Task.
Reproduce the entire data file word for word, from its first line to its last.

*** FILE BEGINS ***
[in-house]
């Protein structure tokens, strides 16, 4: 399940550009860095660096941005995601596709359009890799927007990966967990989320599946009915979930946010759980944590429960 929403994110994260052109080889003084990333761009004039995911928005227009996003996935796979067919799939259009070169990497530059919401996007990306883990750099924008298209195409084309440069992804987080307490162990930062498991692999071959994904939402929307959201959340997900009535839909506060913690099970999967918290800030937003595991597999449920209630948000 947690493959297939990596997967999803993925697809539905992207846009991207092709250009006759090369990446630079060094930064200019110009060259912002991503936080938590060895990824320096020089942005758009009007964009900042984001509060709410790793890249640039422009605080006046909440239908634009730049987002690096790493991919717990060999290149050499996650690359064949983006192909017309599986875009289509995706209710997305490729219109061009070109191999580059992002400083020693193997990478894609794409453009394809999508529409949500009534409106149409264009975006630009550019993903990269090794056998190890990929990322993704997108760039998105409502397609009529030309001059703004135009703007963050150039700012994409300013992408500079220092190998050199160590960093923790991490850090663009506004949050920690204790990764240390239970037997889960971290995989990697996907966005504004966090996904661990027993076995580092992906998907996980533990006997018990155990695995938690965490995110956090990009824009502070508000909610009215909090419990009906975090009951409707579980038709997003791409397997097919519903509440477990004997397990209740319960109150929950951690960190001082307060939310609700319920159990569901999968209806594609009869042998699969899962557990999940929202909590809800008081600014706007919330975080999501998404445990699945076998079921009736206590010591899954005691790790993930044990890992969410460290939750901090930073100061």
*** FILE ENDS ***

[in-house]
């Protein structure tokens, strides 16, 4: 399940550009860095660096941005995601596709359009890799927007990966967990989320599946009915979930946010759980944590429960 929403994110994260052109080889003084990333761009004039995911928005227009996003996935796979067919799939259009070169990497530059919401996007990306883990750099924008298209195409084309440069992804987080307490162990930062498991692999071959994904939402929307959201959340997900009535839909506060913690099970999967918290800030937003595991597999449920209630948000 947690493959297939990596997967999803993925697809539905992207846009991207092709250009006759090369990446630079060094930064200019110009060259912002991503936080938590060895990824320096020089942005758009009007964009900042984001509060709410790793890249640039422009605080006046909440239908634009730049987002690096790493991919717990060999290149050499996650690359064949983006192909017309599986875009289509995706209710997305490729219109061009070109191999580059992002400083020693193997990478894609794409453009394809999508529409949500009534409106149409264009975006630009550019993903990269090794056998190890990929990322993704997108760039998105409502397609009529030309001059703004135009703007963050150039700012994409300013992408500079220092190998050199160590960093923790991490850090663009506004949050920690204790990764240390239970037997889960971290995989990697996907966005504004966090996904661990027993076995580092992906998907996980533990006997018990155990695995938690965490995110956090990009824009502070508000909610009215909090419990009906975090009951409707579980038709997003791409397997097919519903509440477990004997397990209740319960109150929950951690960190001082307060939310609700319920159990569901999968209806594609009869042998699969899962557990999940929202909590809800008081600014706007919330975080999501998404445990699945076998079921009736206590010591899954005691790790993930044990890992969410460290939750901090930073100061």